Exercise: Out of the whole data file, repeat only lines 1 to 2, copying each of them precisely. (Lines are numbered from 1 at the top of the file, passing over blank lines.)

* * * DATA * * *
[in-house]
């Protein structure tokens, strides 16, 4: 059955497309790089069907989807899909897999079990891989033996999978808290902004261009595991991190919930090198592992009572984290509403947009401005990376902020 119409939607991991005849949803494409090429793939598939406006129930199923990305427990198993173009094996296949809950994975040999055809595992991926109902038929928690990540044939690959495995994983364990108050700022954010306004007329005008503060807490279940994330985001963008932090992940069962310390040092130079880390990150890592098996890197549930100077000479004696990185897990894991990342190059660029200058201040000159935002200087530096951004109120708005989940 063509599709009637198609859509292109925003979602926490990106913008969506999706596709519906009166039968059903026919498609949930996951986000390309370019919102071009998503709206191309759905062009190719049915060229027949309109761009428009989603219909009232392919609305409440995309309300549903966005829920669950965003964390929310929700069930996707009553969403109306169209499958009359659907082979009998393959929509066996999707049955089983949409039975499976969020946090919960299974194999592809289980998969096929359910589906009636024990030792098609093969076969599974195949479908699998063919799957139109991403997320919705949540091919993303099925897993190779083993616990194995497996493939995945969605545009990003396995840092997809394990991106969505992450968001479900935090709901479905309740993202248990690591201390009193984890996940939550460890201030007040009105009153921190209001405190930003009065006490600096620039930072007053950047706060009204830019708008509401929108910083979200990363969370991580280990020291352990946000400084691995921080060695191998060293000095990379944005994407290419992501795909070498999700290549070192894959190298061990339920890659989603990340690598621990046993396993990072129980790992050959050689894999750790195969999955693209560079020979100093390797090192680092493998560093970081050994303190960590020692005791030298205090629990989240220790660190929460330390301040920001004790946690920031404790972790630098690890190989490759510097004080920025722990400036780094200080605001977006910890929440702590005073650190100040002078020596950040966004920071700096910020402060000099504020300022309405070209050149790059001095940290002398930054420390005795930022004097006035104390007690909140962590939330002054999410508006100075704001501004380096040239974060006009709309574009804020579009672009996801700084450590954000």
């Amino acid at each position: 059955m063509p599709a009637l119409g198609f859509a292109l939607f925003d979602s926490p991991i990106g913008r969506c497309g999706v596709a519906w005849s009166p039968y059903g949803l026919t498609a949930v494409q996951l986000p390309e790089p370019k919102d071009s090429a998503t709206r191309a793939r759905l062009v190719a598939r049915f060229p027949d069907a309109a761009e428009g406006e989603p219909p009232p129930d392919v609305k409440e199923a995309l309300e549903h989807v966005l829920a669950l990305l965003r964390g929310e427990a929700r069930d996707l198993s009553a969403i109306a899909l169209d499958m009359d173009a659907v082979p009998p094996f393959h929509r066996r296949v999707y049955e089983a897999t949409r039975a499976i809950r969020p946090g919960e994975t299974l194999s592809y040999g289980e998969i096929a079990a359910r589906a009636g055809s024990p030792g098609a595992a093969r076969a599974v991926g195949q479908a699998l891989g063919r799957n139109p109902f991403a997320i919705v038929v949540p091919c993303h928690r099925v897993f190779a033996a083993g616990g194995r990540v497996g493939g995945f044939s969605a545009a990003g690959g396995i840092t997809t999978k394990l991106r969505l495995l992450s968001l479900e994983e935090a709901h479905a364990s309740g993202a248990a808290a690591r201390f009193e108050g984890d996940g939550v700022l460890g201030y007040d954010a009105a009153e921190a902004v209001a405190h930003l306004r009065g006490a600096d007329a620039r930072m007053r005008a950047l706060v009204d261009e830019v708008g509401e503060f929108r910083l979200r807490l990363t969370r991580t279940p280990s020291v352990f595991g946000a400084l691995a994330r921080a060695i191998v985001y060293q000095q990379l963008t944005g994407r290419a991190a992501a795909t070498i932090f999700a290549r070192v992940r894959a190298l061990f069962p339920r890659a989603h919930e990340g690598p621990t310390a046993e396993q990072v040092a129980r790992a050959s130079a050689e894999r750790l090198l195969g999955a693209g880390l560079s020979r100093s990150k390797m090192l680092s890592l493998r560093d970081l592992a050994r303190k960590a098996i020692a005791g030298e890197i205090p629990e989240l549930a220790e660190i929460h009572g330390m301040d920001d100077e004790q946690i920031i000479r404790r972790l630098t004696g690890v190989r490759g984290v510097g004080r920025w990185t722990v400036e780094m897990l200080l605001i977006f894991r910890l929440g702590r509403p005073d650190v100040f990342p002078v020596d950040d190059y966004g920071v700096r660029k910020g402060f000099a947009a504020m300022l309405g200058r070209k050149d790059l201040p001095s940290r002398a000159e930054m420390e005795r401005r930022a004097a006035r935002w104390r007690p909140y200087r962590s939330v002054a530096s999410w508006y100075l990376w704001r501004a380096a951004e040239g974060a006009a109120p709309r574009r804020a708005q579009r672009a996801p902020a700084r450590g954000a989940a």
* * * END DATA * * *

[in-house]
């Protein structure tokens, strides 16, 4: 059955497309790089069907989807899909897999079990891989033996999978808290902004261009595991991190919930090198592992009572984290509403947009401005990376902020 119409939607991991005849949803494409090429793939598939406006129930199923990305427990198993173009094996296949809950994975040999055809595992991926109902038929928690990540044939690959495995994983364990108050700022954010306004007329005008503060807490279940994330985001963008932090992940069962310390040092130079880390990150890592098996890197549930100077000479004696990185897990894991990342190059660029200058201040000159935002200087530096951004109120708005989940 063509599709009637198609859509292109925003979602926490990106913008969506999706596709519906009166039968059903026919498609949930996951986000390309370019919102071009998503709206191309759905062009190719049915060229027949309109761009428009989603219909009232392919609305409440995309309300549903966005829920669950965003964390929310929700069930996707009553969403109306169209499958009359659907082979009998393959929509066996999707049955089983949409039975499976969020946090919960299974194999592809289980998969096929359910589906009636024990030792098609093969076969599974195949479908699998063919799957139109991403997320919705949540091919993303099925897993190779083993616990194995497996493939995945969605545009990003396995840092997809394990991106969505992450968001479900935090709901479905309740993202248990690591201390009193984890996940939550460890201030007040009105009153921190209001405190930003009065006490600096620039930072007053950047706060009204830019708008509401929108910083979200990363969370991580280990020291352990946000400084691995921080060695191998060293000095990379944005994407290419992501795909070498999700290549070192894959190298061990339920890659989603990340690598621990046993396993990072129980790992050959050689894999750790195969999955693209560079020979100093390797090192680092493998560093970081050994303190960590020692005791030298205090629990989240220790660190929460330390301040920001004790946690920031404790972790630098690890190989490759510097004080920025722990400036780094200080605001977006910890929440702590005073650190100040002078020596950040966004920071700096910020402060000099504020300022309405070209050149790059001095940290002398930054420390005795930022004097006035104390007690909140962590939330002054999410508006100075704001501004380096040239974060006009709309574009804020579009672009996801700084450590954000």